The gratitude list is endless. I giggle. My experiences are faster than my gratitude. There is só much to be grateful for, that I can’t keep up with it.


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Self-Compassion, day 1: I’m doing the best I can

Wangari Maathai shares a beautiful story about a hummingbird and the forest. The forest is on fire and all the animals flee away, terrified of the fire and immobilized by fear of what will happen to their sacred home.

The hummingbird flies off too. To the lake. He picks up one drop and flies back to the forest and drops it on the fire. Then he flies back to the lake as fast as he can and picks up another drop. And another. And another.

All the animals watch him and ask: “Why are you doing this? It’s not gonna help? Your beak is too small, the fire too big, and your wings too slow.” The hummingbird pauses a second, then replies “I’m doing the best I can.”

Sometimes we feel overwhelmed with our situation, the situation of our world. We see all the suffering, within ourselves, in other people, nearby, far away. The task is too heavy, the stakes too high. Something needs to be done, and it needs to be done now, but whatever we have to offer is nothing compared to the grief and suffering. There is too much to do, and we stand to lose it all. The situation seems overwhelming, and we get paralyzed.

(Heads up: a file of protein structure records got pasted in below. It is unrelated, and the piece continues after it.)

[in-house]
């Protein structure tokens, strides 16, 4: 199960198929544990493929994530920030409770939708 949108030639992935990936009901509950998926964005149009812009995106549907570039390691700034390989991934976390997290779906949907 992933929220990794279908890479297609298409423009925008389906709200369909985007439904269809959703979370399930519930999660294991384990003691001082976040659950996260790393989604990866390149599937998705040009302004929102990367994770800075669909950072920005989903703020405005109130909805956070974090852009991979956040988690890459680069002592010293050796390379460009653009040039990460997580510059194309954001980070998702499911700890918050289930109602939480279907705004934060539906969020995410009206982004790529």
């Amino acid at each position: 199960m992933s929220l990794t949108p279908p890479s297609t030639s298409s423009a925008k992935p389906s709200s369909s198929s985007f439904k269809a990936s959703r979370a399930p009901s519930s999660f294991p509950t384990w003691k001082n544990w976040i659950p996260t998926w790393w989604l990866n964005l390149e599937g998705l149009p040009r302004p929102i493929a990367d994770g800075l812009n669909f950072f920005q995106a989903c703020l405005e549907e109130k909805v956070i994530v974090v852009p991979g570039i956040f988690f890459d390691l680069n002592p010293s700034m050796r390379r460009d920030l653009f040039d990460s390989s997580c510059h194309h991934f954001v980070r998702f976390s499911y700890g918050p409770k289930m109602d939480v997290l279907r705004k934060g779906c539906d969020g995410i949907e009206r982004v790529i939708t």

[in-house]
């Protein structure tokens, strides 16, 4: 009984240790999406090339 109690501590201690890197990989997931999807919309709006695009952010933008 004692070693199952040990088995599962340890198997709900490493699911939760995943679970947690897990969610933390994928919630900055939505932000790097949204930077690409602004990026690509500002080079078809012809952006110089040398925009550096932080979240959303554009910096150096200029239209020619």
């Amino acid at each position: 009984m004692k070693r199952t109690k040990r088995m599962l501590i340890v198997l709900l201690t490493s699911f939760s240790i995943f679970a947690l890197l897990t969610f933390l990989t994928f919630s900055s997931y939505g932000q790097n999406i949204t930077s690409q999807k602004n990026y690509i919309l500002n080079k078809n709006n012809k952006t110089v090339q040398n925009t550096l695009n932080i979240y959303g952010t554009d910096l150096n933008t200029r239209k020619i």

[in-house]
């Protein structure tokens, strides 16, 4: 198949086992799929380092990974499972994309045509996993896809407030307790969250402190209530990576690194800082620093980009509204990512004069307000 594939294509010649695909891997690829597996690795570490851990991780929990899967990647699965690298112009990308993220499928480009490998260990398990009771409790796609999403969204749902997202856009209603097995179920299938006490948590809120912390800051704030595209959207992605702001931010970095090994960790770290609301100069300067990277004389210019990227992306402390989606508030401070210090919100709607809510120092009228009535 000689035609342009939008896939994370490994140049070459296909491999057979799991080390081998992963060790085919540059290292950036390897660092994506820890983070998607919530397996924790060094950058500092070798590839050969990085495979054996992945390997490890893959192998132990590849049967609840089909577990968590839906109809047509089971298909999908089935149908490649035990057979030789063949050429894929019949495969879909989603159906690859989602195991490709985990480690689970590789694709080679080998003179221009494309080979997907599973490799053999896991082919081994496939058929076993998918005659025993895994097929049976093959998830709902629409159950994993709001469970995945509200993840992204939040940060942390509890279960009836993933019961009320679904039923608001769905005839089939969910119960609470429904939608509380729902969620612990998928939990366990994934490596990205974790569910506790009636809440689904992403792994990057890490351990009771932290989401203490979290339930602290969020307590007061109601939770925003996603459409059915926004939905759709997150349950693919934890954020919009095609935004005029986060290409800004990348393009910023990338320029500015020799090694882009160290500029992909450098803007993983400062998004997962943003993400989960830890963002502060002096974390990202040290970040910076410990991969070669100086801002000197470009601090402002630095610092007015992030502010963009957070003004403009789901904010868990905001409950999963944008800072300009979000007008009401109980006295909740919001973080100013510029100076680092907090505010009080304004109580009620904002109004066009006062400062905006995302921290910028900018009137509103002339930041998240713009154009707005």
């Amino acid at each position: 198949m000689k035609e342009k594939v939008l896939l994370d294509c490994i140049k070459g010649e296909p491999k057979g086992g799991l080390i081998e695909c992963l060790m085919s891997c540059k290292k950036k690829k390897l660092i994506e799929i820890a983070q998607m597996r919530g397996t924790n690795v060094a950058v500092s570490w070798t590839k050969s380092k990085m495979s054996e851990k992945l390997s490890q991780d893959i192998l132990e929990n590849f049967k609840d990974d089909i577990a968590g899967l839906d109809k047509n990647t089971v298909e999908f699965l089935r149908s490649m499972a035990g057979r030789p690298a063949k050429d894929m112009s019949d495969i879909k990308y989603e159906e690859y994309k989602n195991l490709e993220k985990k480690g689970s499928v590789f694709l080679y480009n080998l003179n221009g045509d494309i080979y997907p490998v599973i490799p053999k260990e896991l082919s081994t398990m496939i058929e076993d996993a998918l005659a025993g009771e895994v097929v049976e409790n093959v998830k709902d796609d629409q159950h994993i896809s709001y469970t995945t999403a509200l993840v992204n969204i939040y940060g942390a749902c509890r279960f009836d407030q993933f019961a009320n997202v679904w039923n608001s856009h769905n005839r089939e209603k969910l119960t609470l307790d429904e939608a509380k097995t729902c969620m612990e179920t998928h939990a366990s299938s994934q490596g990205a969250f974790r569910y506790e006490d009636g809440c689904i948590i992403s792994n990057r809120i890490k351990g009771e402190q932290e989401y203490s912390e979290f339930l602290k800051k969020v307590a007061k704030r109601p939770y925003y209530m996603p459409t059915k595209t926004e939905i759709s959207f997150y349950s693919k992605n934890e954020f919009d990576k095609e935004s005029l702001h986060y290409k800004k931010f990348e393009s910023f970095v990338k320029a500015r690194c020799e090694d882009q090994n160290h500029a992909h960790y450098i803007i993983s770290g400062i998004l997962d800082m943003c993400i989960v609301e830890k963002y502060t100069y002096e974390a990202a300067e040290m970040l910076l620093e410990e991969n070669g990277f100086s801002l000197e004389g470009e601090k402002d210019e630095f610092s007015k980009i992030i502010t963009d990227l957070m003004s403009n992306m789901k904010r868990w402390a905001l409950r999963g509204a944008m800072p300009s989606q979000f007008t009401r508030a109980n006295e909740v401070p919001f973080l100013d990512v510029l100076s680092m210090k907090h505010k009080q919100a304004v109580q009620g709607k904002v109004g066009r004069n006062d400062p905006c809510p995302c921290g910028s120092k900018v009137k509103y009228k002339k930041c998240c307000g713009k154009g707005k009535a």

Those are the moments that we can stop. We stop to appreciate everything we are doing. Every thought we create, every word we speak, every step we take. We appreciate how we contribute to more abundance in the world, more prosperity, more security, more love, connection, peace, joy, and harmony. We acknowledge how our efforts bring more loving-kindness, compassion, support and understanding into the world. We appreciate how we work to sustain ourselves, our loved ones, and those we don’t know yet. We might not create the results we want. But, we’re doing the best we can.